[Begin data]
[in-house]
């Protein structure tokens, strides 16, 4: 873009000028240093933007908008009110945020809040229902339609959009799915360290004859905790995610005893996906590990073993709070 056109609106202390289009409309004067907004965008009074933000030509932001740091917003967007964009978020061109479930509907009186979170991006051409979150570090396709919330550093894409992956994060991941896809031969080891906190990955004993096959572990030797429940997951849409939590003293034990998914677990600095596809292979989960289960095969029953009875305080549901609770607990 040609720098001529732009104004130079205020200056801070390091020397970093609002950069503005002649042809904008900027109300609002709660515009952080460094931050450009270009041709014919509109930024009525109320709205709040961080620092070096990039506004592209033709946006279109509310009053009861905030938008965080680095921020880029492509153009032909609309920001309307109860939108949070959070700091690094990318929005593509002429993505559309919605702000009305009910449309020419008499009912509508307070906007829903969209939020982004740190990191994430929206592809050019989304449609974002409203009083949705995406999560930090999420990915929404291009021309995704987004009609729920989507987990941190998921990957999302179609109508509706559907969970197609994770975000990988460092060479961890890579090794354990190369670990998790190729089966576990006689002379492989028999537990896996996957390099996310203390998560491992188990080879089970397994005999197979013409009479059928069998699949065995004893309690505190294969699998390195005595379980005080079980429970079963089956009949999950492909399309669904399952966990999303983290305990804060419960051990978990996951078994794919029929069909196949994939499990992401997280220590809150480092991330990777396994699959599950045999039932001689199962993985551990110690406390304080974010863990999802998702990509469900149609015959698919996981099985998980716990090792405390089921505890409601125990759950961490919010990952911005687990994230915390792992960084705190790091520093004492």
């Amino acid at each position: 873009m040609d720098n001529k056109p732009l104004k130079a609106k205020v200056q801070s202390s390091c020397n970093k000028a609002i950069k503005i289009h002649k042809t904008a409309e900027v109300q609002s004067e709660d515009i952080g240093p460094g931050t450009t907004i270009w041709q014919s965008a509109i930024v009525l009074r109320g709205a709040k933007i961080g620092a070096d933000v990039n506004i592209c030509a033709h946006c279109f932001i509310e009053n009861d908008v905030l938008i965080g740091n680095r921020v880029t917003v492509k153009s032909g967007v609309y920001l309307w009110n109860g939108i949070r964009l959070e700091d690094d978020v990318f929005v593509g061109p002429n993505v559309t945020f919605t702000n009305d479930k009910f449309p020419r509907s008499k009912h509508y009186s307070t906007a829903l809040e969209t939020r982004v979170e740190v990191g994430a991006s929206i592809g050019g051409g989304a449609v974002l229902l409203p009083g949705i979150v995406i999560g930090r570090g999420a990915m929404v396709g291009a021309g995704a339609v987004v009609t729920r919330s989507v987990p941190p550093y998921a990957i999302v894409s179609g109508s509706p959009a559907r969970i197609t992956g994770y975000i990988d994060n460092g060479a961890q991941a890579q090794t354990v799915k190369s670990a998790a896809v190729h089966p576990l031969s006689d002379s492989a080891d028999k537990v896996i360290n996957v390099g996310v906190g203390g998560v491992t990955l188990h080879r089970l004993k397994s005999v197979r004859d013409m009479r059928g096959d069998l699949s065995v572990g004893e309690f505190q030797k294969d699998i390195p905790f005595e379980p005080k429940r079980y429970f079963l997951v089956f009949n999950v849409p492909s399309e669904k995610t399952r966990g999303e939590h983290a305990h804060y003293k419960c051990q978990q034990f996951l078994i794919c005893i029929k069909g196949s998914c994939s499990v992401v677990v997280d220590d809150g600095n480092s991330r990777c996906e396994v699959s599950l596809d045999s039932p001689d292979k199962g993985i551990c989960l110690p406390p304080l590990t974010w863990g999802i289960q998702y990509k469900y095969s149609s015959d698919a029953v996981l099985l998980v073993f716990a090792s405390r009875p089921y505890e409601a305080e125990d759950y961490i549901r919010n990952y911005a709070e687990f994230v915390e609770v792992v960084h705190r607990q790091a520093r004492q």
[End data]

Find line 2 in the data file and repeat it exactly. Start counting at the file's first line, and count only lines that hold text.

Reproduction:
């Protein structure tokens, strides 16, 4: 873009000028240093933007908008009110945020809040229902339609959009799915360290004859905790995610005893996906590990073993709070 056109609106202390289009409309004067907004965008009074933000030509932001740091917003967007964009978020061109479930509907009186979170991006051409979150570090396709919330550093894409992956994060991941896809031969080891906190990955004993096959572990030797429940997951849409939590003293034990998914677990600095596809292979989960289960095969029953009875305080549901609770607990 040609720098001529732009104004130079205020200056801070390091020397970093609002950069503005002649042809904008900027109300609002709660515009952080460094931050450009270009041709014919509109930024009525109320709205709040961080620092070096990039506004592209033709946006279109509310009053009861905030938008965080680095921020880029492509153009032909609309920001309307109860939108949070959070700091690094990318929005593509002429993505559309919605702000009305009910449309020419008499009912509508307070906007829903969209939020982004740190990191994430929206592809050019989304449609974002409203009083949705995406999560930090999420990915929404291009021309995704987004009609729920989507987990941190998921990957999302179609109508509706559907969970197609994770975000990988460092060479961890890579090794354990190369670990998790190729089966576990006689002379492989028999537990896996996957390099996310203390998560491992188990080879089970397994005999197979013409009479059928069998699949065995004893309690505190294969699998390195005595379980005080079980429970079963089956009949999950492909399309669904399952966990999303983290305990804060419960051990978990996951078994794919029929069909196949994939499990992401997280220590809150480092991330990777396994699959599950045999039932001689199962993985551990110690406390304080974010863990999802998702990509469900149609015959698919996981099985998980716990090792405390089921505890409601125990759950961490919010990952911005687990994230915390792992960084705190790091520093004492």